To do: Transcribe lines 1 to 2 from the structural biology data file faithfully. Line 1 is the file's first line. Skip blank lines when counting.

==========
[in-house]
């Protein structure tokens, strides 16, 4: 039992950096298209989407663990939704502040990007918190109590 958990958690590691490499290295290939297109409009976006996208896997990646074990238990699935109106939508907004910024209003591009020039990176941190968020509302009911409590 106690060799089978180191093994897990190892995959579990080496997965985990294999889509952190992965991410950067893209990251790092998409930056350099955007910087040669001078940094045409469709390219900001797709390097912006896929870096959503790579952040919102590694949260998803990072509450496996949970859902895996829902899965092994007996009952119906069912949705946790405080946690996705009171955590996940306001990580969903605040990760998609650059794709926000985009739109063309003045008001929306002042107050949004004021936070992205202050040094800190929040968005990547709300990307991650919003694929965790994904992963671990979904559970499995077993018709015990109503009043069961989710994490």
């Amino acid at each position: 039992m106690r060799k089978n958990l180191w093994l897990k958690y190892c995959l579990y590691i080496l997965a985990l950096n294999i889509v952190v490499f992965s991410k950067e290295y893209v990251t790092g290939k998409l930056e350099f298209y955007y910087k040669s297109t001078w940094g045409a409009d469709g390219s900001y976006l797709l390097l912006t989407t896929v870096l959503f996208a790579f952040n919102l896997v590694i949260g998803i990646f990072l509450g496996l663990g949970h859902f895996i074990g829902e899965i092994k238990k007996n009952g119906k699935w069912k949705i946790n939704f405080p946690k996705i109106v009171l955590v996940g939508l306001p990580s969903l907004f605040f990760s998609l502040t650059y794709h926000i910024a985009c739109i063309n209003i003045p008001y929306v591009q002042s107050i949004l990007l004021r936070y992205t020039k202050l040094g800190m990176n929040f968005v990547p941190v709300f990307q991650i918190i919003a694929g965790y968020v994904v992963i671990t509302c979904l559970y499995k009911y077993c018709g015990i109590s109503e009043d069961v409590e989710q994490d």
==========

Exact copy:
[in-house]
């Protein structure tokens, strides 16, 4: 039992950096298209989407663990939704502040990007918190109590 958990958690590691490499290295290939297109409009976006996208896997990646074990238990699935109106939508907004910024209003591009020039990176941190968020509302009911409590 106690060799089978180191093994897990190892995959579990080496997965985990294999889509952190992965991410950067893209990251790092998409930056350099955007910087040669001078940094045409469709390219900001797709390097912006896929870096959503790579952040919102590694949260998803990072509450496996949970859902895996829902899965092994007996009952119906069912949705946790405080946690996705009171955590996940306001990580969903605040990760998609650059794709926000985009739109063309003045008001929306002042107050949004004021936070992205202050040094800190929040968005990547709300990307991650919003694929965790994904992963671990979904559970499995077993018709015990109503009043069961989710994490």